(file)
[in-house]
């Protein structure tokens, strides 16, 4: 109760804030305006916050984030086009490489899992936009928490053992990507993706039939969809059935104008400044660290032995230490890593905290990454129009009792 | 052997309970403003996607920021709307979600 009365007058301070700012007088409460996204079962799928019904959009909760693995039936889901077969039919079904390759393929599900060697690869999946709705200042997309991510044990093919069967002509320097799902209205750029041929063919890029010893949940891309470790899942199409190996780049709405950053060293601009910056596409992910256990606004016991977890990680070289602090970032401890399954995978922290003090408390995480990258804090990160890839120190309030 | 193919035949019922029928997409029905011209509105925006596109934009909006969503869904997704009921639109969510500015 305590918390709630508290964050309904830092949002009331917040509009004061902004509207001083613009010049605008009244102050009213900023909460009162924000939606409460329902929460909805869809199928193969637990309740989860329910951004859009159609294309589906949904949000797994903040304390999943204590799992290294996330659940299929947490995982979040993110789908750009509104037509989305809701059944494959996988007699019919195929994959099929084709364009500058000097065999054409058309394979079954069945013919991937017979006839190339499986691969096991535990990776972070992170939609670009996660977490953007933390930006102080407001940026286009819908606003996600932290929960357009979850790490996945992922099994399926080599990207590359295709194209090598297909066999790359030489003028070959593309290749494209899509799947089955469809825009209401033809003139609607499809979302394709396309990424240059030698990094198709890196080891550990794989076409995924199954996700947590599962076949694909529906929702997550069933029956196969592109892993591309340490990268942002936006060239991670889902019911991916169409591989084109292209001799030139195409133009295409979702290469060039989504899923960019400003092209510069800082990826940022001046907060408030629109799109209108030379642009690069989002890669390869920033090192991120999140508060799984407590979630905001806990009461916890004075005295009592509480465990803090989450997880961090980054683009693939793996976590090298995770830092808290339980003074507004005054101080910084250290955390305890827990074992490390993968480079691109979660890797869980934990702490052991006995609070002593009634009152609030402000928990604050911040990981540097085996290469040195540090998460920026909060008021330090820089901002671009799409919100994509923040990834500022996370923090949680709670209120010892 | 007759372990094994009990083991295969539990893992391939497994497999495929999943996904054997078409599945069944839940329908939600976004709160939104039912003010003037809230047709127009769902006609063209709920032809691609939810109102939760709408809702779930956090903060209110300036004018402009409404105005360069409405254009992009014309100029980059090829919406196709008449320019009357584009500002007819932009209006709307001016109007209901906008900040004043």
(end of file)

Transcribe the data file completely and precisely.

[in-house]
């Protein structure tokens, strides 16, 4: 109760804030305006916050984030086009490489899992936009928490053992990507993706039939969809059935104008400044660290032995230490890593905290990454129009009792 | 052997309970403003996607920021709307979600 009365007058301070700012007088409460996204079962799928019904959009909760693995039936889901077969039919079904390759393929599900060697690869999946709705200042997309991510044990093919069967002509320097799902209205750029041929063919890029010893949940891309470790899942199409190996780049709405950053060293601009910056596409992910256990606004016991977890990680070289602090970032401890399954995978922290003090408390995480990258804090990160890839120190309030 | 193919035949019922029928997409029905011209509105925006596109934009909006969503869904997704009921639109969510500015 305590918390709630508290964050309904830092949002009331917040509009004061902004509207001083613009010049605008009244102050009213900023909460009162924000939606409460329902929460909805869809199928193969637990309740989860329910951004859009159609294309589906949904949000797994903040304390999943204590799992290294996330659940299929947490995982979040993110789908750009509104037509989305809701059944494959996988007699019919195929994959099929084709364009500058000097065999054409058309394979079954069945013919991937017979006839190339499986691969096991535990990776972070992170939609670009996660977490953007933390930006102080407001940026286009819908606003996600932290929960357009979850790490996945992922099994399926080599990207590359295709194209090598297909066999790359030489003028070959593309290749494209899509799947089955469809825009209401033809003139609607499809979302394709396309990424240059030698990094198709890196080891550990794989076409995924199954996700947590599962076949694909529906929702997550069933029956196969592109892993591309340490990268942002936006060239991670889902019911991916169409591989084109292209001799030139195409133009295409979702290469060039989504899923960019400003092209510069800082990826940022001046907060408030629109799109209108030379642009690069989002890669390869920033090192991120999140508060799984407590979630905001806990009461916890004075005295009592509480465990803090989450997880961090980054683009693939793996976590090298995770830092808290339980003074507004005054101080910084250290955390305890827990074992490390993968480079691109979660890797869980934990702490052991006995609070002593009634009152609030402000928990604050911040990981540097085996290469040195540090998460920026909060008021330090820089901002671009799409919100994509923040990834500022996370923090949680709670209120010892 | 007759372990094994009990083991295969539990893992391939497994497999495929999943996904054997078409599945069944839940329908939600976004709160939104039912003010003037809230047709127009769902006609063209709920032809691609939810109102939760709408809702779930956090903060209110300036004018402009409404105005360069409405254009992009014309100029980059090829919406196709008449320019009357584009500002007819932009209006709307001016109007209901906008900040004043």